NEW YORK (Reuters) - The number of children attending charter schools in the United States hit a record of about 6 percent of all students in public schools, according to a federal education report released on Tuesday.
Charter schools are publicly funded schools operated separately from local school districts. They are usually independently run but can also be managed by for-profit companies or nonprofit organizations running multiple schools.
About 3 million students were enrolled in charter schools in the 2015-2016 school year, up from roughly 1.8 million students five years prior, according to the report by the U.S. Department of Education’s National Center for Education Statistics.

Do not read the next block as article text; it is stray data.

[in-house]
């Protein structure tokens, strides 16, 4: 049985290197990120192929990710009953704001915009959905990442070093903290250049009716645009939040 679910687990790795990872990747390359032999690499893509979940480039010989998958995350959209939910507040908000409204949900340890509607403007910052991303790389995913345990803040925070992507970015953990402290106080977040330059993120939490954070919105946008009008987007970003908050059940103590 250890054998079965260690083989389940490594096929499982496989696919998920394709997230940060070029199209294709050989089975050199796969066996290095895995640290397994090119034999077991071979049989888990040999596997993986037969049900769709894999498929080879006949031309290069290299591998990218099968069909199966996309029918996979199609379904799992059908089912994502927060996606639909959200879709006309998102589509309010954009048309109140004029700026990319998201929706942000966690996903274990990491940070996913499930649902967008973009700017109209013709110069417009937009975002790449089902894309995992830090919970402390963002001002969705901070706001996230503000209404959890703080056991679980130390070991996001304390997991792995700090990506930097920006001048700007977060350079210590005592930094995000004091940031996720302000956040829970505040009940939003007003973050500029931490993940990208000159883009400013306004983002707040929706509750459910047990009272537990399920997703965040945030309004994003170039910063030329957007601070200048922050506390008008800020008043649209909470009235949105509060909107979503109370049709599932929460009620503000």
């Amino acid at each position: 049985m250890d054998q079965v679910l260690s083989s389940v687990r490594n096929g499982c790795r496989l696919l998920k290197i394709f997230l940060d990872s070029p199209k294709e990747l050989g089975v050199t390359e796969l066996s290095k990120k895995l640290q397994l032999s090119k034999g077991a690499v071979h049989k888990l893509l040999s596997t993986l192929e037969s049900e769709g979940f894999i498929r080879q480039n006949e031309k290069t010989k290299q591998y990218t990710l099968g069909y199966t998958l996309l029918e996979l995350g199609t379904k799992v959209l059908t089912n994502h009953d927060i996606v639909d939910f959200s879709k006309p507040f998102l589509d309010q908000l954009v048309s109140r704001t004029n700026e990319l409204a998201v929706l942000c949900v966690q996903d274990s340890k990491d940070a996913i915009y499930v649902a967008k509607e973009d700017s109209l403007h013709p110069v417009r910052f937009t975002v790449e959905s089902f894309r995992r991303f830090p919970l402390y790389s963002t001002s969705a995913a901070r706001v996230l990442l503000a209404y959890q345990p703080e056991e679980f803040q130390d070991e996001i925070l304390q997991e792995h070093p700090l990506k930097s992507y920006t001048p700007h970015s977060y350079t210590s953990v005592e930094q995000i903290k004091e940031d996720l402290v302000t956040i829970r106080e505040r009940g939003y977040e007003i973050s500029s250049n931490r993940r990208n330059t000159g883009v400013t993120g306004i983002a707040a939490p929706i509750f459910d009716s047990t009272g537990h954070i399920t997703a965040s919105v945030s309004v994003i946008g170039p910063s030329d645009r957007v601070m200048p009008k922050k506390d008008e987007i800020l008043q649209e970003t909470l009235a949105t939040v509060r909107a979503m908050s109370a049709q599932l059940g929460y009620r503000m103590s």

They represented 6 percent of the total in 2015-2016, up from 3.6 percent.
Of more than 90,000 public elementary and secondary schools, charter schools made up nearly 8 percent, an increase from 5.9 percent five years earlier, the report said.
The three most populous states - California, Texas and Florida - have the highest number of charter schools. In Arizona, among the most pro-charter states, charter schools make up about 25 percent of all K-12 public schools.
Six states do not allow charter schools.
As charter schools and the number of students attending them grow, bonds used to finance the schools is also a growing segment of the municipal bond market.
More than 1,000 tax-exempt charter school bonds totaling about $15.5 billion have been issued since the first deal came to market in 1998, according to a report earlier this year by NewOak’s Fundamental Credit team.
Reporting by Laila Kearney; Editing by Cynthia Osterman
Our Standards: The Thomson Reuters Trust Principles.